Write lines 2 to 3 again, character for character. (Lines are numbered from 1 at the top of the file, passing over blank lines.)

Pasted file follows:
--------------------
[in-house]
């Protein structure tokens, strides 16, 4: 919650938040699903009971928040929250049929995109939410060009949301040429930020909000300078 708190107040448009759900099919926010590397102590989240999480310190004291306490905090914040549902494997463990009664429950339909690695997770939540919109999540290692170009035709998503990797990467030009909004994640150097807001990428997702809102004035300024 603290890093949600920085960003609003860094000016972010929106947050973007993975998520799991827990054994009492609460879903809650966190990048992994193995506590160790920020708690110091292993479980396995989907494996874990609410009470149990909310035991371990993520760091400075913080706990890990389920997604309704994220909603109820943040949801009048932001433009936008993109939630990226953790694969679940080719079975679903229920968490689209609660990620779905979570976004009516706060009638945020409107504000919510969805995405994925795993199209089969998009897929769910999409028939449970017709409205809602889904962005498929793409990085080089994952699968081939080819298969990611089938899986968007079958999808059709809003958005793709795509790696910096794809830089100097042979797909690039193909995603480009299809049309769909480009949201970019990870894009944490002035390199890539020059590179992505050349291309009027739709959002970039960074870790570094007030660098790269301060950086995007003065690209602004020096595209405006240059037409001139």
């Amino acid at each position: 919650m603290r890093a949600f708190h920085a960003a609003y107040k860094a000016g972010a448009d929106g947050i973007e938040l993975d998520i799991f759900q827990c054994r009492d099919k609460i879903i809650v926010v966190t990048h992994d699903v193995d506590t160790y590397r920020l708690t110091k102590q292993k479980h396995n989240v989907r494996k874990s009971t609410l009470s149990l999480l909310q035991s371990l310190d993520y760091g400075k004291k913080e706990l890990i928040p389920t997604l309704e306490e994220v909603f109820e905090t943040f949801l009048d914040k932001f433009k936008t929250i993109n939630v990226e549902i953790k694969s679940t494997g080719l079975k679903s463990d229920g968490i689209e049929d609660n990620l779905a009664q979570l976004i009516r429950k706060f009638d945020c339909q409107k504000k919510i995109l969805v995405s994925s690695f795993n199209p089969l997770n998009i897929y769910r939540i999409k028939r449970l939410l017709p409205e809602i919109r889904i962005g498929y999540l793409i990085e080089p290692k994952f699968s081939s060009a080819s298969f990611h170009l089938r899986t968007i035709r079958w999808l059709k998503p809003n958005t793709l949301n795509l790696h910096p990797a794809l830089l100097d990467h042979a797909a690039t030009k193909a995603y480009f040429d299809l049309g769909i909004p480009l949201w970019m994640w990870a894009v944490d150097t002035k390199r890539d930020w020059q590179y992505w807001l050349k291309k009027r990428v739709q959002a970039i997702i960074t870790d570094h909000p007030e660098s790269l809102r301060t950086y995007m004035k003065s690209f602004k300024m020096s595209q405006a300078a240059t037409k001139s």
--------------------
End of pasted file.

């Protein structure tokens, strides 16, 4: 919650938040699903009971928040929250049929995109939410060009949301040429930020909000300078 708190107040448009759900099919926010590397102590989240999480310190004291306490905090914040549902494997463990009664429950339909690695997770939540919109999540290692170009035709998503990797990467030009909004994640150097807001990428997702809102004035300024 603290890093949600920085960003609003860094000016972010929106947050973007993975998520799991827990054994009492609460879903809650966190990048992994193995506590160790920020708690110091292993479980396995989907494996874990609410009470149990909310035991371990993520760091400075913080706990890990389920997604309704994220909603109820943040949801009048932001433009936008993109939630990226953790694969679940080719079975679903229920968490689209609660990620779905979570976004009516706060009638945020409107504000919510969805995405994925795993199209089969998009897929769910999409028939449970017709409205809602889904962005498929793409990085080089994952699968081939080819298969990611089938899986968007079958999808059709809003958005793709795509790696910096794809830089100097042979797909690039193909995603480009299809049309769909480009949201970019990870894009944490002035390199890539020059590179992505050349291309009027739709959002970039960074870790570094007030660098790269301060950086995007003065690209602004020096595209405006240059037409001139």
């Amino acid at each position: 919650m603290r890093a949600f708190h920085a960003a609003y107040k860094a000016g972010a448009d929106g947050i973007e938040l993975d998520i799991f759900q827990c054994r009492d099919k609460i879903i809650v926010v966190t990048h992994d699903v193995d506590t160790y590397r920020l708690t110091k102590q292993k479980h396995n989240v989907r494996k874990s009971t609410l009470s149990l999480l909310q035991s371990l310190d993520y760091g400075k004291k913080e706990l890990i928040p389920t997604l309704e306490e994220v909603f109820e905090t943040f949801l009048d914040k932001f433009k936008t929250i993109n939630v990226e549902i953790k694969s679940t494997g080719l079975k679903s463990d229920g968490i689209e049929d609660n990620l779905a009664q979570l976004i009516r429950k706060f009638d945020c339909q409107k504000k919510i995109l969805v995405s994925s690695f795993n199209p089969l997770n998009i897929y769910r939540i999409k028939r449970l939410l017709p409205e809602i919109r889904i962005g498929y999540l793409i990085e080089p290692k994952f699968s081939s060009a080819s298969f990611h170009l089938r899986t968007i035709r079958w999808l059709k998503p809003n958005t793709l949301n795509l790696h910096p990797a794809l830089l100097d990467h042979a797909a690039t030009k193909a995603y480009f040429d299809l049309g769909i909004p480009l949201w970019m994640w990870a894009v944490d150097t002035k390199r890539d930020w020059q590179y992505w807001l050349k291309k009027r990428v739709q959002a970039i997702i960074t870790d570094h909000p007030e660098s790269l809102r301060t950086y995007m004035k003065s690209f602004k300024m020096s595209q405006a300078a240059t037409k001139s």